Asian ginseng (Panax ginseng C.A. Meyer) has been recognized as a key medicinal herb and has played an indispensable role in the culture of traditional Chinese medicine for thousands of years in Eastern Asia (Hemmerly, 1977). As a symbolic herb of traditional Chinese medicine, ginseng has historically been ascribed as a general tonic to maintain the body's balance and resistance to adverse factors. Among the components in ginseng, ginsenosides have been shown to be a major pharmacological ingredient that are also major secondary metabolites in ginseng. To date, more than 110 natural ginsenosides have been isolated from P. ginseng and have been classified as either a dammarane type (e.g., protopanaxadiol [PPD], protopanaxatriol [PPT], and ocotillol) or oleanane type (Qi et al., 2011). The ginsenoside biosynthetic pathway has been largely elucidated (Kim et al., 2015) (Figure 1A). Chemical analysis and histochemical staining have shown that ginsenosides frequently accumulate in specific tissues, especially in the oil canals of the periderm and outer cortex regions of the root, suggesting that phloem and resin ducts are metabolically active sites for both sterol and ginsenoside biosynthesis (Attele et al., 1999). However, the mechanisms underlying the biosynthesis of a variety of ginsenosides in specific tissues and their transport to target tissues in P. ginseng have yet to be elucidated. Interestingly, it has been suggested that some phytohormones contribute to the regulation of ginsenoside biosynthesis (Yu et al., 2002).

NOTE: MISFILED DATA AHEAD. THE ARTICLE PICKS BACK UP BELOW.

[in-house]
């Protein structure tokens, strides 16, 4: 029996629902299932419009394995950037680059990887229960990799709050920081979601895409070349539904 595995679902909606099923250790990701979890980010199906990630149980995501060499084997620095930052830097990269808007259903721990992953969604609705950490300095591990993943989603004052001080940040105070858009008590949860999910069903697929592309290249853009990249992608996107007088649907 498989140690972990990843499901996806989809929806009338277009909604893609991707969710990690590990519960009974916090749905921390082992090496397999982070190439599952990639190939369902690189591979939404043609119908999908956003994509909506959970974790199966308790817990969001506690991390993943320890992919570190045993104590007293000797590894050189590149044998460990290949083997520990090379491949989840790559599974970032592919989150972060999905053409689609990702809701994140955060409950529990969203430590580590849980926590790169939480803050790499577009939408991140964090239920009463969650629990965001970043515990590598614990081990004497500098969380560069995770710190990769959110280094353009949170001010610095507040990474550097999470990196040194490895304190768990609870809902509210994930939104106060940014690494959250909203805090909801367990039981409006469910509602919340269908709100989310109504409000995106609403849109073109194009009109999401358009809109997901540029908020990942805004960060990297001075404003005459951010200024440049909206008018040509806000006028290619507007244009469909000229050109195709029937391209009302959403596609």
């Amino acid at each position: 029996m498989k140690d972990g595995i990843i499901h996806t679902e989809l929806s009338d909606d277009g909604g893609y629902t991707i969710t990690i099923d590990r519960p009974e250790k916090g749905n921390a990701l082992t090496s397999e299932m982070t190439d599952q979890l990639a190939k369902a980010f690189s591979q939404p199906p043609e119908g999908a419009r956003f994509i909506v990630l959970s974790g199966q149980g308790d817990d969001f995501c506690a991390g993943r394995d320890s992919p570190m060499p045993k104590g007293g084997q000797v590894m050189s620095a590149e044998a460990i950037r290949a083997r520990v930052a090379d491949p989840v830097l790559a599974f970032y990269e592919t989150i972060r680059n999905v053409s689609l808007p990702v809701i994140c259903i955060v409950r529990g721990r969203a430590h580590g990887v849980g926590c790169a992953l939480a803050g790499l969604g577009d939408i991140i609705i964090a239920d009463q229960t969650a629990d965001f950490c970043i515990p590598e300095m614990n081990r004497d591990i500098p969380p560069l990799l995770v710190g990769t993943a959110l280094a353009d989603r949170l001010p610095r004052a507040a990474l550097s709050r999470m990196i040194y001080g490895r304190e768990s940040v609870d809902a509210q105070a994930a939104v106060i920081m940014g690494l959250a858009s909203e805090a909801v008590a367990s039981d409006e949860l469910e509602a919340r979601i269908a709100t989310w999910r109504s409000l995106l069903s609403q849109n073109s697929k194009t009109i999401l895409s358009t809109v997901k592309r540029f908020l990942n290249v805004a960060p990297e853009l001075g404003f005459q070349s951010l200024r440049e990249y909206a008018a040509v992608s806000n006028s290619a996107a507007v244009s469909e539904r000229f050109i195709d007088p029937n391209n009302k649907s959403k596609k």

Figure 1. Gene expression patterns involved in ginsenoside biosynthesis. (A) The ginsenoside biosynthetic pathway is shown. β-AS, β-amyrin synthase; CAS, cycloartenol synthase; CYP, cytochrome P450 proteins; DDS, dammarenediol-II synthase; FPP, farnesyl diphosphate; FPS, farnesyl diphosphate synthase; HMGR, 3-hydroxy-3-methylglutaryl-CoA reductase; SQE, squalene epoxidase; SQS, squalene synthase. The key enzymatic steps analyzed in this study are highlighted in red. (B) A heatmap of gene expression related to ginsenoside biosynthesis is shown. Each column represents one tissue (LB, leaf blade; LP, leaf peduncle; ST, stem; RH, rhizome; XY, xylem in the main root; PH, phloem and periderm in the main root; FR, fibrous root) and each row represents one unigene corresponding in RNA-seq data (Supplementary Table S1). Different unigene labels might match to one annotated gene here due to the same specific sequence regions or domains. Colors show Z-score transformed gene expression values among all samples. The units indicate the expression levels of key genes involved in ginsenoside biosynthesis in different tissues (only shown where the gene expression level RPKM>1). Red indicates an increase in expression, and white indicates a decrease in expression; color intensity indicates the magnitude of the effect.